I was searching whether adaptive reuse is a form of rehabilitation and discovered Zeta Fernando's post from Feb 25, 2020. It didn't have any comments so I'm reposting below because I have the same question and hope someone will answer.
In researching the Secretary of the Interior's Standards, I am confused on whether adaptive reuse would fall under Rehabilitation or Restoration.
It makes sense to me that adaptive reuse would be a form of Rehabilitation, because there are very extensive modifications made to the building to adapt it for modern use, and Rehabilitation allows you to keep modifications from different time periods.
But I read a paragraph from this National Park Service website: https://www.nps.gov/tps/standards/history-of-standards.htm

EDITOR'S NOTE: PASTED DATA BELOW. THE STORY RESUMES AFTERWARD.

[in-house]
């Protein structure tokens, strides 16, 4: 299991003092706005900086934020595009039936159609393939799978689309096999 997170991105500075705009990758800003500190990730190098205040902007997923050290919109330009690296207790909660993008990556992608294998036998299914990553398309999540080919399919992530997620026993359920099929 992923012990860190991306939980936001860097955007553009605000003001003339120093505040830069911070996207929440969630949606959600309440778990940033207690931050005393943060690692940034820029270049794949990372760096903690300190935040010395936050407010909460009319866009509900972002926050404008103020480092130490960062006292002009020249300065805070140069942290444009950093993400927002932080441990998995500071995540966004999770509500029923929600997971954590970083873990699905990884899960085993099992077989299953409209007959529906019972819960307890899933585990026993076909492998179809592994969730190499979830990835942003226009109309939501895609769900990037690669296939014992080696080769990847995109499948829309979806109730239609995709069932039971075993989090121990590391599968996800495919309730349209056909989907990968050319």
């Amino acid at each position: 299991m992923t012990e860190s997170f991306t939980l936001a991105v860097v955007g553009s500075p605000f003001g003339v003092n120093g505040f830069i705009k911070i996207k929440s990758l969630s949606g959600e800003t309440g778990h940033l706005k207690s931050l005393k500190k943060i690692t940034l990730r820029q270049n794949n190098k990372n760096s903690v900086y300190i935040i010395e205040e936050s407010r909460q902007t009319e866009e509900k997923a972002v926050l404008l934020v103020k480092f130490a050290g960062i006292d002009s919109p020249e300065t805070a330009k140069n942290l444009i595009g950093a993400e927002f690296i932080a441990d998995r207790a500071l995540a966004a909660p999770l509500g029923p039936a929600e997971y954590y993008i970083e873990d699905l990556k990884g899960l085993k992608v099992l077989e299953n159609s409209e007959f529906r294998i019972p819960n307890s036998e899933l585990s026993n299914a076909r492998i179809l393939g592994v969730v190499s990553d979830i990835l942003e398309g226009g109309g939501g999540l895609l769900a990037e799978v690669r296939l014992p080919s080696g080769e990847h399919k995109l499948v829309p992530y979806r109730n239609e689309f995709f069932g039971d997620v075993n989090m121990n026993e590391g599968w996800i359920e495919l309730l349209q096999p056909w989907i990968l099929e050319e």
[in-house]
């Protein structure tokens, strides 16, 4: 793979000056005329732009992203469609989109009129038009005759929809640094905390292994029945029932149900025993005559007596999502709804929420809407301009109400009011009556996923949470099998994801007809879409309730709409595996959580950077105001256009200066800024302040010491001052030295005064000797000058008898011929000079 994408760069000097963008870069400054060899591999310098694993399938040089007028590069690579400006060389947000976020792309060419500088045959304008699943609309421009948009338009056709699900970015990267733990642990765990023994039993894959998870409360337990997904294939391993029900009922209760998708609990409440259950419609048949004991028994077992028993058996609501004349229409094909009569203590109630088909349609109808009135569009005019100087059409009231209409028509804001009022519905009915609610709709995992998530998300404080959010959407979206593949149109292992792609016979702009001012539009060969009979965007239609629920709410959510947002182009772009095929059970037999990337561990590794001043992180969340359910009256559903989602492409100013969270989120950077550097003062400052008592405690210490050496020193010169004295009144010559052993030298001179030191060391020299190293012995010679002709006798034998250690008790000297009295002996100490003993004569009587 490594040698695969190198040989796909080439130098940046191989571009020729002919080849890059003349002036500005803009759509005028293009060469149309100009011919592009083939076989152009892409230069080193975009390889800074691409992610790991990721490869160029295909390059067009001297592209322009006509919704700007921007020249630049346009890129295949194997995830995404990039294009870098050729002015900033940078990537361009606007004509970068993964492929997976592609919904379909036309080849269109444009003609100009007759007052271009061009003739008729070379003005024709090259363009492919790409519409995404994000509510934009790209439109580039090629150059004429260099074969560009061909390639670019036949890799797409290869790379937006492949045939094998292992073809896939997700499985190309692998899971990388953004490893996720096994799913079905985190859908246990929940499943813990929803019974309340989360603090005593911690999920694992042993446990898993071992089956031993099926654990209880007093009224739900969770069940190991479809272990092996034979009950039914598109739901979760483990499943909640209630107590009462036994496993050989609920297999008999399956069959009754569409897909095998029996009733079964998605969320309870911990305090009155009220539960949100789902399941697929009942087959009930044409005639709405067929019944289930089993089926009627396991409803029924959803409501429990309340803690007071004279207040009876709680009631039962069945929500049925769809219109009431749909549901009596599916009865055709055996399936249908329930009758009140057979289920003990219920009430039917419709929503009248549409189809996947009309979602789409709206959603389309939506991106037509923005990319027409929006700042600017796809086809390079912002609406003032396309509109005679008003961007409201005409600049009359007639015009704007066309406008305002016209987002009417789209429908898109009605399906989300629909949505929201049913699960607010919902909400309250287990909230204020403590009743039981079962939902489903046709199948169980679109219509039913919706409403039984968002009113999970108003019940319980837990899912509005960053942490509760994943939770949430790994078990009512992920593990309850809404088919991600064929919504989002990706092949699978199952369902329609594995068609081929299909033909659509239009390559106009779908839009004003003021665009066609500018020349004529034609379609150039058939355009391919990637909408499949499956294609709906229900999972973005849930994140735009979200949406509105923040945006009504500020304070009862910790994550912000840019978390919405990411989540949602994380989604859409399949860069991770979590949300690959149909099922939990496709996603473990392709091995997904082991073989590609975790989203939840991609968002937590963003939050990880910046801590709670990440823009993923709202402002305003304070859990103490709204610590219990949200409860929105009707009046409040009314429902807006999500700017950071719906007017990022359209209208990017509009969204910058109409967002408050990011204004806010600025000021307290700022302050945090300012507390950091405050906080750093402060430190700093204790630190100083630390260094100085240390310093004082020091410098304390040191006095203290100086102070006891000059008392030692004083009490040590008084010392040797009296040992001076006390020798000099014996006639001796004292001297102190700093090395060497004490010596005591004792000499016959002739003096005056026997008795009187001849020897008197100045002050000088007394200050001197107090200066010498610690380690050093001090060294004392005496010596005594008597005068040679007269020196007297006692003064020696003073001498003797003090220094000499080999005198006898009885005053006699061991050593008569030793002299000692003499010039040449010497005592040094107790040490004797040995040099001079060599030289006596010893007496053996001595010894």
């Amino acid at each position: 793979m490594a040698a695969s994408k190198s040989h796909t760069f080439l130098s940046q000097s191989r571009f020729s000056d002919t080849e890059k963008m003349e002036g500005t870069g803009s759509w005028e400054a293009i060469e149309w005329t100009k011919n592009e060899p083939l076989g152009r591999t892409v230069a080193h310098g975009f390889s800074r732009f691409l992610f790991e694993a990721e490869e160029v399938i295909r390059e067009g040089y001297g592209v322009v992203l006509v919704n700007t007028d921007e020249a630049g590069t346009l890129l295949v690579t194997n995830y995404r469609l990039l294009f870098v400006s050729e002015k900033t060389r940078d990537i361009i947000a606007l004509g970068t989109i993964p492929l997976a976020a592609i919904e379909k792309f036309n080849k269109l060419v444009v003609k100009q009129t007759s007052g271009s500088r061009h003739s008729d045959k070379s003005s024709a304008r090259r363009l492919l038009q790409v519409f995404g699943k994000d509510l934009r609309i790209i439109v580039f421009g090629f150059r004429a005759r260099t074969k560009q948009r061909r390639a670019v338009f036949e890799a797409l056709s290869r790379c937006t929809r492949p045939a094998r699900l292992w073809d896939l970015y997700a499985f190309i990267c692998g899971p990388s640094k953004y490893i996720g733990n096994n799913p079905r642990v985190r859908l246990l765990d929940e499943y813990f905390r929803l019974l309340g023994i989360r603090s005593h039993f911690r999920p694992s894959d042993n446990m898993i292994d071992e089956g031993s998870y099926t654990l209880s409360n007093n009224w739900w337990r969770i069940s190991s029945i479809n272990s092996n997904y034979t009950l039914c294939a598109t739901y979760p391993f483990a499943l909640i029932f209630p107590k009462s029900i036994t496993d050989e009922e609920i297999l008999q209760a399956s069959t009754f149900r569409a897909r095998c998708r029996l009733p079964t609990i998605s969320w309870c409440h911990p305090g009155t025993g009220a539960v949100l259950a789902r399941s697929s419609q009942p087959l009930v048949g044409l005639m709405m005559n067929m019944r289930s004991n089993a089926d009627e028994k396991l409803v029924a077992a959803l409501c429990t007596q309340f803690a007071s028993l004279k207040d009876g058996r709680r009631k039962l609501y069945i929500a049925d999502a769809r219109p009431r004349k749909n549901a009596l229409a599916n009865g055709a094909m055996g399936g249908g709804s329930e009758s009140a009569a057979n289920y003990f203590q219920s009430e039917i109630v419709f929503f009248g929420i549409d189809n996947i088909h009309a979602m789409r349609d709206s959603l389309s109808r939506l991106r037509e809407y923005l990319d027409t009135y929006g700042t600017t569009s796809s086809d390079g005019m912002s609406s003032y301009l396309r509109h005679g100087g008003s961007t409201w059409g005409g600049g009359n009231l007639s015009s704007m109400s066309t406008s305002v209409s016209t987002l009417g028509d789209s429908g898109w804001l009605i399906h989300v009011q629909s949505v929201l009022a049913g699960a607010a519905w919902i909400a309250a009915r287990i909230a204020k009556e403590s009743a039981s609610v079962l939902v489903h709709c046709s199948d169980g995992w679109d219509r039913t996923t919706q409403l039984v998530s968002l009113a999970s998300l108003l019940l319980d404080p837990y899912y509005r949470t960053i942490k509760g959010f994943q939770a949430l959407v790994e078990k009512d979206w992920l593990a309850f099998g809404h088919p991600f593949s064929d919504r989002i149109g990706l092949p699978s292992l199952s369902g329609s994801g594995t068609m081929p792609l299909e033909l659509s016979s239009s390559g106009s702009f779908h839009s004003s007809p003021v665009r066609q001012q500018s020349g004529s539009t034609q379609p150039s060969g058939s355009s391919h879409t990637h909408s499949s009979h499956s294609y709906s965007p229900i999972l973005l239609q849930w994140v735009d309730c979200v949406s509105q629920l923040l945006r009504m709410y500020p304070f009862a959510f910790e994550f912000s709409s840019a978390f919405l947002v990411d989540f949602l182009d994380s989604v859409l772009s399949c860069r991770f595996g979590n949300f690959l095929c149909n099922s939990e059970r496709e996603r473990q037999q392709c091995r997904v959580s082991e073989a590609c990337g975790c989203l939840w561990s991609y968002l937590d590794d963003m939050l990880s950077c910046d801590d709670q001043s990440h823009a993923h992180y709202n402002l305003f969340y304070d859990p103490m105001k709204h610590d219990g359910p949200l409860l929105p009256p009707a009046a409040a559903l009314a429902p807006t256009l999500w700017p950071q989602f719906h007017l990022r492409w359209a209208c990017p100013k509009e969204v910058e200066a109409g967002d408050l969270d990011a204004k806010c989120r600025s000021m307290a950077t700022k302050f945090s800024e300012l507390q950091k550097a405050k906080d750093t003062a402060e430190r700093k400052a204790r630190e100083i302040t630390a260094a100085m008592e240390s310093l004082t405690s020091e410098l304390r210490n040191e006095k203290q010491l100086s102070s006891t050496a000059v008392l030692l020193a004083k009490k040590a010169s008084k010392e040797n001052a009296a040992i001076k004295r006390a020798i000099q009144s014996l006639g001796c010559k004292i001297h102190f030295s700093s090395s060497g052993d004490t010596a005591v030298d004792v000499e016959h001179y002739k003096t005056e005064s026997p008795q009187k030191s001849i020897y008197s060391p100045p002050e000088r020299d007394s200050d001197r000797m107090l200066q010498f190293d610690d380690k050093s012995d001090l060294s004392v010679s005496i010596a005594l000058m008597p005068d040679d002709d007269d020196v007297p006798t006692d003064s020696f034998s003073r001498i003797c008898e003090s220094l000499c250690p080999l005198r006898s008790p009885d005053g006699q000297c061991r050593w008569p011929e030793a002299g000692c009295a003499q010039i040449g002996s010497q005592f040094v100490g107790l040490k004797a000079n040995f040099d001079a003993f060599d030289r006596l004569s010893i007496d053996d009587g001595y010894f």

That indicates that adaptive reuse falls under Restoration instead. Excerpt below:
Historic Preservation Grants–in–Aid: Policies and Procedures are developed by OAHP and issued by the NPS as the first guidance published for administering the Grants-in-Aid program. The grants program is to provide federal assistance for the development of historic properties for the public benefit. Funds are available for three specific treatments: stabilization, restoration and reconstruction. Adaptive use is not included, but the manual explains that it is eligible for funding as a type of restoration treatment, stating that: "The National Park Service recognizes adaptive use of historic properties as a useful means of preservation. An historic property is improved or restored for adaptive use when all or a portion (façade, for example) of the exterior is restored with [the] interior adapted to a contemporary functional use. Adaptive restoration is the appropriate treatment for structures that are visually important in the historic scene but do not otherwise qualify for exhibition purposes."
So now I'm pretty confused... any thoughts?
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